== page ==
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By now, it’s very clear what role does the credit score plays in our financial life. But, one thing that people still overlook is to check the credit report. In fact, credit score and credit report are pretty confusing terms for many people and thus, most of the times, they skip pulling their credit health reports. Though both the terms serve the same purpose of determining financial health, there is a thin line difference between both. Let’s understand this with an example. A student scores 78% in the board exams (which is the scores), but the report card shows poor performance in a few subjects (that is the financial report). Hence, to get a 360-degree knowledge of your financial standing, it is significant to check the credit health report as well and not just the scores.

What details does a credit report contain? ?

Personal information – This section of a report contains personal information of an individual such as name, address, date of birth, mobile number, email address, and social security number. Though, personal information is not used for calculating the scores, it is important to pay attention to the errors or spelling mistakes, if any, and to make sure that the details are updated ones like any change in your email address or contact number.

Account information – This section includes the details of loan and credit accounts such as types of loans, credit card, and mortgage loans. Account information consist of details like the starting date of a loan or credit account, outstanding dues, account balance, and the past payment history. It also contains the details of both active and closed loan accounts in order to help potential lenders to determine your credit health and overall experience of handling various types of loans and credits.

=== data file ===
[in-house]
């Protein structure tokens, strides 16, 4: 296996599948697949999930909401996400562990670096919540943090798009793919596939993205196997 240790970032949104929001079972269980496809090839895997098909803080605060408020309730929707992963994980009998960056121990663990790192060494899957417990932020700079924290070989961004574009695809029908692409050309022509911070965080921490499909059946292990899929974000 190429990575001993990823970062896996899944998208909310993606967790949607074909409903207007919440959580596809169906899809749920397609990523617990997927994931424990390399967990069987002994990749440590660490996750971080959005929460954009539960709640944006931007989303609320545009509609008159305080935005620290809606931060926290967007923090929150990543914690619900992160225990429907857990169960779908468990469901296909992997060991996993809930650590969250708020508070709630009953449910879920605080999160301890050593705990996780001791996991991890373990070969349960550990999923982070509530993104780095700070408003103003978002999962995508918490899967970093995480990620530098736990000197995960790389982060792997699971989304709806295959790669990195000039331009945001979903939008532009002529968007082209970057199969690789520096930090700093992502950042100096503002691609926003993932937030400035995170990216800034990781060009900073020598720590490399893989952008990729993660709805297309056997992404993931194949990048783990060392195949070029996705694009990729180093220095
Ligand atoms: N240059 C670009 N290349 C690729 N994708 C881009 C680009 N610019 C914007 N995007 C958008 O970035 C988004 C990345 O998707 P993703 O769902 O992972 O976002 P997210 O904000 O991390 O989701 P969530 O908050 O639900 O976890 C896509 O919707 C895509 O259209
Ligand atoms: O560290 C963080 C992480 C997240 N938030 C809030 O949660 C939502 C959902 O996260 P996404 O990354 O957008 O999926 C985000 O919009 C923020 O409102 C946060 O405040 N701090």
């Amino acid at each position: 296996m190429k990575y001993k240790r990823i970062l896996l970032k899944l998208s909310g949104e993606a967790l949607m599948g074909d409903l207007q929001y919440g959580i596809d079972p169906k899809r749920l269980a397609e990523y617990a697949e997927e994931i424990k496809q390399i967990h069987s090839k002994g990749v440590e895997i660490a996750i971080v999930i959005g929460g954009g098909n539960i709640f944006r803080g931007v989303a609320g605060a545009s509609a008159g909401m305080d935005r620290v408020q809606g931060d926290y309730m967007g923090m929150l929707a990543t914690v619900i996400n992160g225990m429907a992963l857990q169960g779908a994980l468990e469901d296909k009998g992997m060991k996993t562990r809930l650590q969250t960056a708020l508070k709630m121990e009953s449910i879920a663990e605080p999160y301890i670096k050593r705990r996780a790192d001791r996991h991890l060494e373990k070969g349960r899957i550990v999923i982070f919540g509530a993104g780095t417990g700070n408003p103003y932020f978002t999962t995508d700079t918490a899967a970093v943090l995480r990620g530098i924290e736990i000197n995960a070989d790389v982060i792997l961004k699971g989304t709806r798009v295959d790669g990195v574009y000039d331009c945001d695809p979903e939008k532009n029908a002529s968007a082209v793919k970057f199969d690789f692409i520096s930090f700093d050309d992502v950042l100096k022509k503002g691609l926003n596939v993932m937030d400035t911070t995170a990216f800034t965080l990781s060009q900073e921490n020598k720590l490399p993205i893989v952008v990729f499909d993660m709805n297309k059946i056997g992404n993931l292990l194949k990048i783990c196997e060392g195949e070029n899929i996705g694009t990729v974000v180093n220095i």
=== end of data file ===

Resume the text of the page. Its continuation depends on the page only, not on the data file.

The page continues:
Credit inquiries – There are two types of credit inquiries – soft and hard. While soft inquiry hardly has any impact on the credit scores, number of frequent hard inquiries could hit the scores badly. Basically, soft inquiry is when you check your own credit report or the banks and insurance companies do so to extend you pre-approved loan, credit cards, and insurance plans. On the other hand, when lenders or insurers pull your credit report to review loan or insurance eligibility, it is referred as hard inquiry. Experts suggest to avoid making unnecessary loan applications as it is would pull a hard inquiry and frequent number of hard inquiries could show you as credit hungry and the lenders might decide to decline your loan request.

Public records – This section contains red flags or derogatory remarks such as bankruptcy, account collections, repossession of loan, or foreclosure. Any derogatory remark on the credit report could poorly impact your civil score.

Importance of checking credit report:

Credit reports are of utmost importance to keep an eye on our financial health. In fact, there have been several reasons for checking credit report on regular basis.

Quick loan approvals – When you’re aware of your financial standing, you can apply for the loans that you are eligible for and thus, lenders would quickly approve the loan application without wasting much time on reviewing the credit health.

Negotiation power – Another benefit of checking the credit report frequently is that you could get the power of negotiating on interest rates and loan tenure as you’re well aware of your financial standing. Remember, the rate of interest on your loans is directly linked to your credit score.

Report the errors – There have been several instances when even a single error has poorly dragged the scores down and thus, it is important to check the report on regular basis to ensure timely reporting of any error or system failure. For example, your credit report is showing an outstanding balance of a loan, which is already closed and paid in full. If this error remains on the report for longer, it could hit the scores hard. But, if you’re keeping an eye on the credit reports regularly, you can report the error to your respective bureau as soon as the error is found.

Higher credit limits – You can certainly qualify for higher loan and credit limits when your credit report shows no red marks or public records such as loan repossession and bankruptcy. Lenders could trust you with the finances and thus, might decide to extend your credit limits.